Small cars make gains in U.S. market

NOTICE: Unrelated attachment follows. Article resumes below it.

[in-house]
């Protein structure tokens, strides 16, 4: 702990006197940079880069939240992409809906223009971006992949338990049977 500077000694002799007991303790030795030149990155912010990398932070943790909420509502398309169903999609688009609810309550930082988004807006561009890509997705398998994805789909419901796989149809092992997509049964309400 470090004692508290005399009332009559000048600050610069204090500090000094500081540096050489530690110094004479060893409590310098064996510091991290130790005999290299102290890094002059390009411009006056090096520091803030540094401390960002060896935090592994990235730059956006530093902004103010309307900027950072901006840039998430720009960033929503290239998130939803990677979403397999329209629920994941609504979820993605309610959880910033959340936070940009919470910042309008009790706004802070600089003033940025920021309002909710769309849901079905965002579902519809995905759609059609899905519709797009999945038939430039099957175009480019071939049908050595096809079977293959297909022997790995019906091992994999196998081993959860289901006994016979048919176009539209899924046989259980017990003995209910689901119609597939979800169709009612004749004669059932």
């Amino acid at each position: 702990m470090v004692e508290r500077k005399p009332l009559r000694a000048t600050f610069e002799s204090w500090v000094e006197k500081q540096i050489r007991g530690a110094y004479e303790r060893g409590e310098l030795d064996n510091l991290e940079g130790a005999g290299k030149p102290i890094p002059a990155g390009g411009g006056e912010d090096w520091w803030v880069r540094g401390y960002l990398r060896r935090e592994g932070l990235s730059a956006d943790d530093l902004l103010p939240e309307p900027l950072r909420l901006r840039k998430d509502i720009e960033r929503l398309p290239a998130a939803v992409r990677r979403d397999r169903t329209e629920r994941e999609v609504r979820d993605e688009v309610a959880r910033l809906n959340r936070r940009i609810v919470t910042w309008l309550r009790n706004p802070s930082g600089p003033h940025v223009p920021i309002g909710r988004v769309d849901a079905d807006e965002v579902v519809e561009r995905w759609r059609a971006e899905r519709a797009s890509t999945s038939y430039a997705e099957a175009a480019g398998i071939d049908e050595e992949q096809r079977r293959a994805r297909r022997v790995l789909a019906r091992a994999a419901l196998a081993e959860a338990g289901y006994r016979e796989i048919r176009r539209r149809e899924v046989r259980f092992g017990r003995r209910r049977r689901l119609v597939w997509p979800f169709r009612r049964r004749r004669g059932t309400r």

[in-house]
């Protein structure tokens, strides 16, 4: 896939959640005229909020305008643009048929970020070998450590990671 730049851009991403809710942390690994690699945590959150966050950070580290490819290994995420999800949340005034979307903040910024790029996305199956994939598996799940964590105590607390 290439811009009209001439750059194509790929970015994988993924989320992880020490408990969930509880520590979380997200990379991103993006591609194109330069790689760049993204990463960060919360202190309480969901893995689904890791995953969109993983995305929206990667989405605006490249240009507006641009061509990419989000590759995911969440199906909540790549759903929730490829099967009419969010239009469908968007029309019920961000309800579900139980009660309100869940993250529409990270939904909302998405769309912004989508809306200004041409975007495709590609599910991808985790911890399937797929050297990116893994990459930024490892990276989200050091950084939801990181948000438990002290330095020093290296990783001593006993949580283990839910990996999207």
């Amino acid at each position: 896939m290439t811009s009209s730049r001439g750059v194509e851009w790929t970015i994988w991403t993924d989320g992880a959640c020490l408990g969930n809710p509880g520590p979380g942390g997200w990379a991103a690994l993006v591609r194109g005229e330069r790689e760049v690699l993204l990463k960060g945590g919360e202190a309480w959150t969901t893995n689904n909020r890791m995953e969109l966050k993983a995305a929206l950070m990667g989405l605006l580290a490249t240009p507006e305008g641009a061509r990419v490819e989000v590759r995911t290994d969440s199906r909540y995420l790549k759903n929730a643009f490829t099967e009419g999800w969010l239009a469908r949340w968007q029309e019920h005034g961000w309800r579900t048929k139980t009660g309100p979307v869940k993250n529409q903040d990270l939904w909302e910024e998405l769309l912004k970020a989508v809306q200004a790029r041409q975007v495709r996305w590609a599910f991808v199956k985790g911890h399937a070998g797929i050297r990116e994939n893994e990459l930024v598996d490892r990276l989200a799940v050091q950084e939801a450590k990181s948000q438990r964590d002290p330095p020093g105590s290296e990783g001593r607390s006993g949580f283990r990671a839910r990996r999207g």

DETROIT – Robynne Raye has a two-mile commute, a tiny garage and a tight budget, so when she was looking to buy the first new car she’s ever owned, she wanted the smallest she could find. After test-driving eight cars, the Seattle resident settled on a Honda Fit.Raye is one of a growing number of buyers hopping into small cars. U.S. sales of subcompacts such as the Fit and compacts such as the Honda Civic reached a record 2.7 million in 2006, according to George Pipas, Ford Motor Co.’s top sales analyst. Small car sales are expected to set a new record this year despite an overall weakening in the U.S. auto market.”The things that have fueled the growth of these (small) cars are really not going away: Gas prices, the housing market, the fashion aspect of these cars,” said Jesse Toprak, senior analyst for the Edmunds.com automotive Web site. “The segment is really hitting at the right time.”The boom has left some automakers scrambling. Foreign automakers control 76 percent of the U.S. small car market, Pipas said, a sobering statistic for Detroit since small cars help capture young buyers and keep them for life.The Toyota Yaris was the best-selling subcompact in the first seven months of this year, while the Toyota Corolla was the most popular compact car, according to Autodata Corp. The Chevrolet Aveo is the only domestic subcompact in the U.S. market right now.”Your share of the small car market predicts your later share,” Pipas said.Chrysler LLC recently announced it will develop a small car with China’s biggest automaker, Chery, that will be exported to North America in 2010. Ford, which sells subcompacts outside the United States, will unveil a concept car next month at the Frankfurt Motor Show that likely will be the basis for a global subcompact that will come to the U.S. market by 2010. General Motors Corp. plans to bring a redesigned Aveo hatchback to North America in June, spokeswoman Nancy Libby said.U.S. automakers have historically given short shrift to small cars because of their weak margins. With a starting price of $10,000 to $15,000, small cars can’t give automakers the kind of five-digit profits they can get from a fully loaded sport utility vehicle.But Laurie Harbour-Felax, managing director of Stout Risius Ross, a financial and operational advisory firm, said Honda and Toyota Motor Corp. showed the industry how to make money off small cars. Both Japanese companies use common platforms and parts on a wide variety of vehicles, Harbour-Felax said. For example, every Toyota and Lexus vehicle in the world might have the same horn, so the company can save money by having one supplier make 9 million horns.”That is not something the domestics have traditionally done very well,” she said.Libby wouldn’t say whether GM makes a profit on the Aveo, but said GM intends to make money on every product it sells. Toprak said most automakers probably break even on their subcompacts.Toprak said there’s another reason automakers need to have small cars in their lineup: Government fuel economy standards. Small cars help automakers bring down their fleetwide fuel average, balancing big fuel guzzlers like SUVs. That’s a hot issue now that Congress is debating an increase in fuel economy standards.High fuel prices have prompted much of the shift to small cars, but they now are safer and have far more style than in the past, said Aaron Bragman, an auto industry analyst with the consulting firm Global Insight.BMW’s Mini showed that small cars can have deluxe features despite being tiny, he said.”The Mini was not cheap. That started people thinking that size doesn’t necessarily equate to how good something is,” Bragman said.Now competitors have upgraded small car interiors and safety systems, and U.S. buyers are responding because the cars are far safer than their predecessors, he said.”The small cars are featuring tons of airbags,” Bragman said. “You can option one out to have just as many safety features as a large vehicle.”Demographics also are driving the small car boom, as Generation Y grows older and buys their first cars. Dave Terebessy, a market analyst with the automotive forecasting firm CSM Worldwide, said if buyers feel good about a vehicle’s quality and reliability, they’ll stick with the brand.”If you get the consumer in at a younger age and they like your product, they’re more likely to stick with your brand over time as they make more income,” Terebessy said.But Toprak said the market is getting so full and competition so fierce that automakers can’t count on keeping small car buyers as much as they could 10 or 20 years ago.”Loyalty in the car business isn’t what it used to be,” Toprak said. “There are more vehicles in a given category competing than at any other time in history.”Raye, 43, who owns a graphic design company and teaches at a local college, said the jury is still out on her Honda Fit, but she would buy another Honda if she doesn’t have major problems and can drive the Fit for 10 or 15 years.Raye, who checks in regularly with other owners on an Edmunds.com driver’s forum, said the Honda Fit is so popular in her area that she waited six weeks to get one. Toprak said the Honda Fit is one of the hottest sellers on the market, with an average time on the lot of 13 days compared to 63 days for the industry.Raye said she gave up some luxury perks she would have wanted, like a sunroof and leather seats, for a car that would be easy to park and fuel efficient.”I call it a poor man’s hybrid,” she said. “I just don’t find it acceptable anymore that a car could come on the market if it gets less than 30 miles per gallon.”—Auto Writer Tom Krisher in Detroit contributed to this report.—On the Net:Chrysler LLC, http://www.chrysler.comFord Motor Co., http://www.ford.comGeneral Motors Corp., http://www.gm.comHonda Motor Co., http://www.honda.comToyota Motor Corp., http://www.toyota.com
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